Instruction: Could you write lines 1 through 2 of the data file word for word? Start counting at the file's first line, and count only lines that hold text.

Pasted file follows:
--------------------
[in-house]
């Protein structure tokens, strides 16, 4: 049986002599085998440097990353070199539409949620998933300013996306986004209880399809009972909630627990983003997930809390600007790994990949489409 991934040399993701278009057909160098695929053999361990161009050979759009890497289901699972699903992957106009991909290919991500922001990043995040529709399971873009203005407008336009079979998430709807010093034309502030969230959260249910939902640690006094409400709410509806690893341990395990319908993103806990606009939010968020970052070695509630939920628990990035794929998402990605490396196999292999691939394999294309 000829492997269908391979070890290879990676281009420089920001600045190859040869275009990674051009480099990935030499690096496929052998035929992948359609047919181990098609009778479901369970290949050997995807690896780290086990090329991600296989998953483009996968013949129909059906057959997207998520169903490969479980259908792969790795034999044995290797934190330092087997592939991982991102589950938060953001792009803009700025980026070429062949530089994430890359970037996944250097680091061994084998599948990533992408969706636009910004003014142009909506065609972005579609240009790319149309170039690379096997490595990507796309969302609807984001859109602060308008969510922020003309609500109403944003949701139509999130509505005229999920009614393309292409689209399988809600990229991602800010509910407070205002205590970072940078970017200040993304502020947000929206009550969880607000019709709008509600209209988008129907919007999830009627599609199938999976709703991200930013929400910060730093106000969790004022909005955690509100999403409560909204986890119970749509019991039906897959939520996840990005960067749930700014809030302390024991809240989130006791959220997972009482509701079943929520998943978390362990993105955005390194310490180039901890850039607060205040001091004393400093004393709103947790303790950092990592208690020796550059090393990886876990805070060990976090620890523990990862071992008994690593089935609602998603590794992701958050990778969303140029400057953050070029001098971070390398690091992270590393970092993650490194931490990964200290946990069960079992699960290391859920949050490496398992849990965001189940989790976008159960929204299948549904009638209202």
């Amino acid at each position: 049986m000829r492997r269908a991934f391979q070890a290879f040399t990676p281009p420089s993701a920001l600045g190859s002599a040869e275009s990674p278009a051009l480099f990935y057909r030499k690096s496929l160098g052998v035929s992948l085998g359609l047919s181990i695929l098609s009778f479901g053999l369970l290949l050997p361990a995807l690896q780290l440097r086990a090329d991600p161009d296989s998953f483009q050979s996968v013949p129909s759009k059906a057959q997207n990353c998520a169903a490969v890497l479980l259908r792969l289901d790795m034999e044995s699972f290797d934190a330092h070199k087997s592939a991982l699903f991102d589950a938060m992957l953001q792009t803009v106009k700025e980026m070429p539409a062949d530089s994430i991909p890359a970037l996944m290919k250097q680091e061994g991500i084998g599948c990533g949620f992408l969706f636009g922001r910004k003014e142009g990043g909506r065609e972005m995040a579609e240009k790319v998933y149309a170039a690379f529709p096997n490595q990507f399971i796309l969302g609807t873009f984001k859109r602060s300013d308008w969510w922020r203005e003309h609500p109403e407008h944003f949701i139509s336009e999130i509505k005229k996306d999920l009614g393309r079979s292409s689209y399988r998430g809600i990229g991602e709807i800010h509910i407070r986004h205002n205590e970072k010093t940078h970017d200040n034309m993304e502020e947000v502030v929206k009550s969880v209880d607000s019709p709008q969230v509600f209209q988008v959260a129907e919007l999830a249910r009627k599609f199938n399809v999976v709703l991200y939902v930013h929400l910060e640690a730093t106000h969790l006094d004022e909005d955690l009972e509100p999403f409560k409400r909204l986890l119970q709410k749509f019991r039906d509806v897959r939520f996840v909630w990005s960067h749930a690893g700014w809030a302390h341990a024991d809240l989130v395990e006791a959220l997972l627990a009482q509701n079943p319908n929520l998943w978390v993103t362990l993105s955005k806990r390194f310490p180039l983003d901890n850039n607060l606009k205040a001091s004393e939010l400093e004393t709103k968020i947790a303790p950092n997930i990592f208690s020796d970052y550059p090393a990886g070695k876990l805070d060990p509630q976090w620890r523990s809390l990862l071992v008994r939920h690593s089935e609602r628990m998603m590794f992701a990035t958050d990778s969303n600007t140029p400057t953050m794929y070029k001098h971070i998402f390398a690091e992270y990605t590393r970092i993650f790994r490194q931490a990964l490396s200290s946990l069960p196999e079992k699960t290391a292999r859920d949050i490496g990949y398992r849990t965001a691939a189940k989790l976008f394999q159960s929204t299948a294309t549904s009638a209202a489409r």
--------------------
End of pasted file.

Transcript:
[in-house]
């Protein structure tokens, strides 16, 4: 049986002599085998440097990353070199539409949620998933300013996306986004209880399809009972909630627990983003997930809390600007790994990949489409 991934040399993701278009057909160098695929053999361990161009050979759009890497289901699972699903992957106009991909290919991500922001990043995040529709399971873009203005407008336009079979998430709807010093034309502030969230959260249910939902640690006094409400709410509806690893341990395990319908993103806990606009939010968020970052070695509630939920628990990035794929998402990605490396196999292999691939394999294309 000829492997269908391979070890290879990676281009420089920001600045190859040869275009990674051009480099990935030499690096496929052998035929992948359609047919181990098609009778479901369970290949050997995807690896780290086990090329991600296989998953483009996968013949129909059906057959997207998520169903490969479980259908792969790795034999044995290797934190330092087997592939991982991102589950938060953001792009803009700025980026070429062949530089994430890359970037996944250097680091061994084998599948990533992408969706636009910004003014142009909506065609972005579609240009790319149309170039690379096997490595990507796309969302609807984001859109602060308008969510922020003309609500109403944003949701139509999130509505005229999920009614393309292409689209399988809600990229991602800010509910407070205002205590970072940078970017200040993304502020947000929206009550969880607000019709709008509600209209988008129907919007999830009627599609199938999976709703991200930013929400910060730093106000969790004022909005955690509100999403409560909204986890119970749509019991039906897959939520996840990005960067749930700014809030302390024991809240989130006791959220997972009482509701079943929520998943978390362990993105955005390194310490180039901890850039607060205040001091004393400093004393709103947790303790950092990592208690020796550059090393990886876990805070060990976090620890523990990862071992008994690593089935609602998603590794992701958050990778969303140029400057953050070029001098971070390398690091992270590393970092993650490194931490990964200290946990069960079992699960290391859920949050490496398992849990965001189940989790976008159960929204299948549904009638209202």